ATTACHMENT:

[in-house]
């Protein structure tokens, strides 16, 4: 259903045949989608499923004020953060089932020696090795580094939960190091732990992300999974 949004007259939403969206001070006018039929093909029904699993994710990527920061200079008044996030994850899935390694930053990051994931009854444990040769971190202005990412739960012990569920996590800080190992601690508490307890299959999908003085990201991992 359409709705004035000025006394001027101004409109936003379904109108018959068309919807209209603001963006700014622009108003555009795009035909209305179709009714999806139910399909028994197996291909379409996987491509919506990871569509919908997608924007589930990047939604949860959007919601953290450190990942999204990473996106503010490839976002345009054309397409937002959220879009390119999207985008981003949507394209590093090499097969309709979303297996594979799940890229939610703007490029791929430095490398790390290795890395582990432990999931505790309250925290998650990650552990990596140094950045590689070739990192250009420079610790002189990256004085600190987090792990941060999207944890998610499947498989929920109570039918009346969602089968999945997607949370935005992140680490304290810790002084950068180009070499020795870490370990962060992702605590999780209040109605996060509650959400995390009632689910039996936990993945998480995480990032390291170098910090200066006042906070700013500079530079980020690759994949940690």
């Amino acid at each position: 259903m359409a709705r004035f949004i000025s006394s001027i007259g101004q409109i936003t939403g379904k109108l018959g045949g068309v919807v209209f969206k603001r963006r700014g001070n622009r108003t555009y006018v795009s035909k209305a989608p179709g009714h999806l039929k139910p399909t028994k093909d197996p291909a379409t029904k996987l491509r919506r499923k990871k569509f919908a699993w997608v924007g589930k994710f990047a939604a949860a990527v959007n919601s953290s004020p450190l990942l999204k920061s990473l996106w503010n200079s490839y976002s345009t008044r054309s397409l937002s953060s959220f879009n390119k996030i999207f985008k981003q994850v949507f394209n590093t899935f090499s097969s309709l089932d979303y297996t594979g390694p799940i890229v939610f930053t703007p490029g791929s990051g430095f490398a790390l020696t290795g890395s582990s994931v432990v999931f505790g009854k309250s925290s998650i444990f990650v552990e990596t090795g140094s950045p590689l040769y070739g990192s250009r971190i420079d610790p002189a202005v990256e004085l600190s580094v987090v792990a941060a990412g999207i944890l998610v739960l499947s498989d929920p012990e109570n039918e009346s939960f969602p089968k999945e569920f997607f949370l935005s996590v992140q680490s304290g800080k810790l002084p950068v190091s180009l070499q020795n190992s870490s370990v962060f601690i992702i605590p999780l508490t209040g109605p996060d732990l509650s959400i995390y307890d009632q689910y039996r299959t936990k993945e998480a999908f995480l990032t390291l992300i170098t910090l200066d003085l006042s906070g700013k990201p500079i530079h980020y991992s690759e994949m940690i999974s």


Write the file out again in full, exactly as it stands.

[in-house]
């Protein structure tokens, strides 16, 4: 259903045949989608499923004020953060089932020696090795580094939960190091732990992300999974 949004007259939403969206001070006018039929093909029904699993994710990527920061200079008044996030994850899935390694930053990051994931009854444990040769971190202005990412739960012990569920996590800080190992601690508490307890299959999908003085990201991992 359409709705004035000025006394001027101004409109936003379904109108018959068309919807209209603001963006700014622009108003555009795009035909209305179709009714999806139910399909028994197996291909379409996987491509919506990871569509919908997608924007589930990047939604949860959007919601953290450190990942999204990473996106503010490839976002345009054309397409937002959220879009390119999207985008981003949507394209590093090499097969309709979303297996594979799940890229939610703007490029791929430095490398790390290795890395582990432990999931505790309250925290998650990650552990990596140094950045590689070739990192250009420079610790002189990256004085600190987090792990941060999207944890998610499947498989929920109570039918009346969602089968999945997607949370935005992140680490304290810790002084950068180009070499020795870490370990962060992702605590999780209040109605996060509650959400995390009632689910039996936990993945998480995480990032390291170098910090200066006042906070700013500079530079980020690759994949940690």
């Amino acid at each position: 259903m359409a709705r004035f949004i000025s006394s001027i007259g101004q409109i936003t939403g379904k109108l018959g045949g068309v919807v209209f969206k603001r963006r700014g001070n622009r108003t555009y006018v795009s035909k209305a989608p179709g009714h999806l039929k139910p399909t028994k093909d197996p291909a379409t029904k996987l491509r919506r499923k990871k569509f919908a699993w997608v924007g589930k994710f990047a939604a949860a990527v959007n919601s953290s004020p450190l990942l999204k920061s990473l996106w503010n200079s490839y976002s345009t008044r054309s397409l937002s953060s959220f879009n390119k996030i999207f985008k981003q994850v949507f394209n590093t899935f090499s097969s309709l089932d979303y297996t594979g390694p799940i890229v939610f930053t703007p490029g791929s990051g430095f490398a790390l020696t290795g890395s582990s994931v432990v999931f505790g009854k309250s925290s998650i444990f990650v552990e990596t090795g140094s950045p590689l040769y070739g990192s250009r971190i420079d610790p002189a202005v990256e004085l600190s580094v987090v792990a941060a990412g999207i944890l998610v739960l499947s498989d929920p012990e109570n039918e009346s939960f969602p089968k999945e569920f997607f949370l935005s996590v992140q680490s304290g800080k810790l002084p950068v190091s180009l070499q020795n190992s870490s370990v962060f601690i992702i605590p999780l508490t209040g109605p996060d732990l509650s959400i995390y307890d009632q689910y039996r299959t936990k993945e998480a999908f995480l990032t390291l992300i170098t910090l200066d003085l006042s906070g700013k990201p500079i530079h980020y991992s690759e994949m940690i999974s």